Friday, December 15, 2006

The Stilwell Papers

by Joseph W. Stilwell

I like to think of myself as well read, with an interest in history. Now and then, however, I find myself reading about an era I've never studied before and I realize that I am but a dabbler in my study of history. With this book, I've felt even more naive than that. I have a passing knowledge of World War II, a time when the Allies banded together to take on the evil Axis powers, where FDR and Churchill wisely guided the great Anglo-American partnership to put an end to tyranny. Heh. I should have known that it wasn't quite that simple. Yet when I read this book, I found myself reading about a World War II different from that I had known. I realized that I had never got around to reading a first hand account of World War II, much less any sort of critical history of the era. Well, that has now changed. The Stilwell Papers is a collection of journal entries, letters and writings by General Joseph Stilwell. General Stilwell spent most of the war trying to coordinate the Allied effort in China, attempting to get the English and Chinese governments to get together to push the Japanese out of Burma. His Papers outlines three years of frustration, full of government incompetence and disagreements. FDR comes across as more of a politician and yes-man than a saint. Chiang K'ai-shek as an ignorant gangster. It doesn't give a pretty picture of the war effort in China. But General Stilwell's writings have a ring of truth, as befits a first hand account of historical events. Of course, I'm sure the other players have their own accounts of history, which might be equally worth checking out. The Stilwell Papers was a nice place to start.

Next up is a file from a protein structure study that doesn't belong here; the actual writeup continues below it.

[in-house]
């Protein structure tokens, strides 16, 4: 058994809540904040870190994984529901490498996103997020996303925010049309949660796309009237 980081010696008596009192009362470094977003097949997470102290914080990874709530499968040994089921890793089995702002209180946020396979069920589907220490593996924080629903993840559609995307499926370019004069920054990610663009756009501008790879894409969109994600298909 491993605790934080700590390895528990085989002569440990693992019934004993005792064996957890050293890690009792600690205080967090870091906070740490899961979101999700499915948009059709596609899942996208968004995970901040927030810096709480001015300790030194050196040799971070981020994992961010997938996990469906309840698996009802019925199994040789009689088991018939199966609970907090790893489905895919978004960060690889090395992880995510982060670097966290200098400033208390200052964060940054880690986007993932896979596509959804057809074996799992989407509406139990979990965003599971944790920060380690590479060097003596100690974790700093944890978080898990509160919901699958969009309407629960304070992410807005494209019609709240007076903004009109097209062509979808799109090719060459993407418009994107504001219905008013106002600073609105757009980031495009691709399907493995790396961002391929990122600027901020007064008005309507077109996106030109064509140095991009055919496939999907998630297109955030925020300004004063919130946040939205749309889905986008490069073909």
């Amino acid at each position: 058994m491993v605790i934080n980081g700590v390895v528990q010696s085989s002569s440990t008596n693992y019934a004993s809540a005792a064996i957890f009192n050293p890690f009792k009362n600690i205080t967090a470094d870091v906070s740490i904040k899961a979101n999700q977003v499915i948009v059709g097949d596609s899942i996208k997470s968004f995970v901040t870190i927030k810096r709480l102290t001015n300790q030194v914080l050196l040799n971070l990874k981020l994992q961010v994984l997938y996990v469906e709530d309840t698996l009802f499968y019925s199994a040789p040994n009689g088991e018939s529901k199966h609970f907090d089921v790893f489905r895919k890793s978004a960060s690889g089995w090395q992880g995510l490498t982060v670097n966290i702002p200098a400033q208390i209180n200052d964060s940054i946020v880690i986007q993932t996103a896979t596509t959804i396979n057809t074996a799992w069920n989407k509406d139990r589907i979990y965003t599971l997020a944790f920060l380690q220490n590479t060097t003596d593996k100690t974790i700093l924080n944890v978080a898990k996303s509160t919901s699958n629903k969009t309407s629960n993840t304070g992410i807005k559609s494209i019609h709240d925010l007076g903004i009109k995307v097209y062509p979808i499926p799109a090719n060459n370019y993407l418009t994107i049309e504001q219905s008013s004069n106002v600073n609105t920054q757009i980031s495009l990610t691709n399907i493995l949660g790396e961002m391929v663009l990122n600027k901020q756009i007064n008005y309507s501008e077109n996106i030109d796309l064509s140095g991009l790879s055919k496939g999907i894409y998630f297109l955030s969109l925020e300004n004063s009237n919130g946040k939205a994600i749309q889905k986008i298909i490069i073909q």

LibraryThing link


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